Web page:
Utah Highway Patrol troopers hope a year-old program that teaches high school students about the consequences of drunken driving will help curb teenage automobile deaths in Utah.

"Of all of the things that people have to see, I hope most don't have to see the things that a policeman's nightmare is made of. But I would live a lifetime of those nightmares if I could save just one of their lives," UHP Trooper Bruce Provost said.During the past year, Provost and 18 other troopers have presented "Scared Stiff" programs to the state's high school students to do just that. The program is funded through a grant from Ford Motor Co.

Rather than showing pictures of blood and gore, the presentation focuses on the emotional scars drunken driving leaves on friends and family. The different approach attracts teenagers' attention, particularly around prom and graduation time.

Since the program was started in Maryland in 1979, not one student who has attended a "Scared Stiff" program has later died in an alcohol- or drug-related accident, Provost said.

Provost said the UHP hopes the statistics hold true in Utah.

When Provost talks about drinking and driving with students he is candid, but not preachy.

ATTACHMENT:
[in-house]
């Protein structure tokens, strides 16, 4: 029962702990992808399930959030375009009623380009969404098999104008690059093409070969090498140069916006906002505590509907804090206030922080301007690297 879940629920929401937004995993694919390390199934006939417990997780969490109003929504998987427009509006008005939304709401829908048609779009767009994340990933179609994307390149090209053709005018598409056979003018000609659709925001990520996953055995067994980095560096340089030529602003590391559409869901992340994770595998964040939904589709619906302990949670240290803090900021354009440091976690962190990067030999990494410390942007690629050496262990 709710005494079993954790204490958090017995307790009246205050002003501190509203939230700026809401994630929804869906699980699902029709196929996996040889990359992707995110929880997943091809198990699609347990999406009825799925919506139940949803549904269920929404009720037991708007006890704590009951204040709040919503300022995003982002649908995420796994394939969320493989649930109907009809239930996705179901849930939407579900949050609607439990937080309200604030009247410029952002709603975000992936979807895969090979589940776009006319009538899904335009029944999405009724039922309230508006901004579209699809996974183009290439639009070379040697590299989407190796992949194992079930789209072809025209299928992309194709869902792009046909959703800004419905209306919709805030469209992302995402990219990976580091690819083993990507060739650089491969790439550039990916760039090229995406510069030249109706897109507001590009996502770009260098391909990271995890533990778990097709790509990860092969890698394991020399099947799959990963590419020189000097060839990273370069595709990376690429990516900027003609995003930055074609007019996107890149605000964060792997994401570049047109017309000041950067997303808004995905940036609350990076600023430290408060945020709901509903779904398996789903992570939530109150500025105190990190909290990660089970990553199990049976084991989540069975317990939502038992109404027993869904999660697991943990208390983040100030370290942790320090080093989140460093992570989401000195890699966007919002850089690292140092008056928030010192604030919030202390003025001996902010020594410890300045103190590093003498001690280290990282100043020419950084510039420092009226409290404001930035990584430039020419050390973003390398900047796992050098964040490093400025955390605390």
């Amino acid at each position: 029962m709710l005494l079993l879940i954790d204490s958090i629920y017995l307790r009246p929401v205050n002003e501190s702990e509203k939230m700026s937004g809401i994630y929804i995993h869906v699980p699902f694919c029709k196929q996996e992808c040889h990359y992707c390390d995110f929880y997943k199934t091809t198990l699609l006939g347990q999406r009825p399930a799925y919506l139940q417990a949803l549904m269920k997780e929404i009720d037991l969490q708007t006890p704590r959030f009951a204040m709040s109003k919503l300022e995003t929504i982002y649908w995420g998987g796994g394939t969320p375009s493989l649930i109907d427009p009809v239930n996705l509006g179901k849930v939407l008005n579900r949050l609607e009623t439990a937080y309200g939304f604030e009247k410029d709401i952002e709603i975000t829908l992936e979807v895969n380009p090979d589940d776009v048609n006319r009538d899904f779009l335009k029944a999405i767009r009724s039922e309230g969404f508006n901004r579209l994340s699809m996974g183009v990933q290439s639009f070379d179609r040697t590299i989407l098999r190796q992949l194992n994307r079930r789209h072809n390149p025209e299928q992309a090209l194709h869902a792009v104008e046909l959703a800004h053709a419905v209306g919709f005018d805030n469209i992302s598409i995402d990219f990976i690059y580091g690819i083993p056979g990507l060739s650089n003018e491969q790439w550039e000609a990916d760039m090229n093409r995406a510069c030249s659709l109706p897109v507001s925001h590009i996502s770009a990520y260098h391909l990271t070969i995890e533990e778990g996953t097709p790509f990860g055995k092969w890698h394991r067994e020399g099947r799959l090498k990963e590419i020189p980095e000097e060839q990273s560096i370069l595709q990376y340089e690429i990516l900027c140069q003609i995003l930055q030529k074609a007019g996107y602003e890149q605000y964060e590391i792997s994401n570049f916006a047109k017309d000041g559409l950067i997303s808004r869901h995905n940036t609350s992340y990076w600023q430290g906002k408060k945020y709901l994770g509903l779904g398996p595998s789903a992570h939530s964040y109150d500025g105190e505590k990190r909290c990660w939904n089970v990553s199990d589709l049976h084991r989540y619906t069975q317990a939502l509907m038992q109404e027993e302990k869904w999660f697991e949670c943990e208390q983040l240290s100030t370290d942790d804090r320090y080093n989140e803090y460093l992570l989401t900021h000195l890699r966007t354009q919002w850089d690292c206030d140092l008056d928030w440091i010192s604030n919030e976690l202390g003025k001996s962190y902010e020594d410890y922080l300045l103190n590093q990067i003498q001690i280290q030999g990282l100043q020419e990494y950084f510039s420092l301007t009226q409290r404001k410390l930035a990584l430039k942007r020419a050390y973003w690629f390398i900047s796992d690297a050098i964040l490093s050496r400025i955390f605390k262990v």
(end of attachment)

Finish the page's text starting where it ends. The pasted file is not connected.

"We don't tell them what to do. We're showing and explaining what will happen if they choose something wrong," he said.

"We tell them what we see at a crash scene . . . We tell how their body becomes the property of the state so an autopsy can be performed. We tell the instruments used in an autopsy and how an autopsy is performed."

Provost talks about how law officers feel when they must tell parents their son or daughter died in a drunken driving accident.

"We are human beings too. It is tough to have tell parents their son or daughter was killed because of drinking and driving," he said.

Every day 11 teenagers die in such accidents in the United States. In Utah 87 teenagers, ages 14-19, have been killed in alcohol-related automobile accidents since 1983. In 1987, 13 in that age group died, according to the state Department of Highway Safety.

"If I can get all of them to get the feeling that you have when you are going around the big loop on the Colossus at Lagoon - a feeling like they are holding to everything. When they feel like they need hold on to everything when they drink and then want to drive, I'll have done something," Provost said.

- Joel Campbell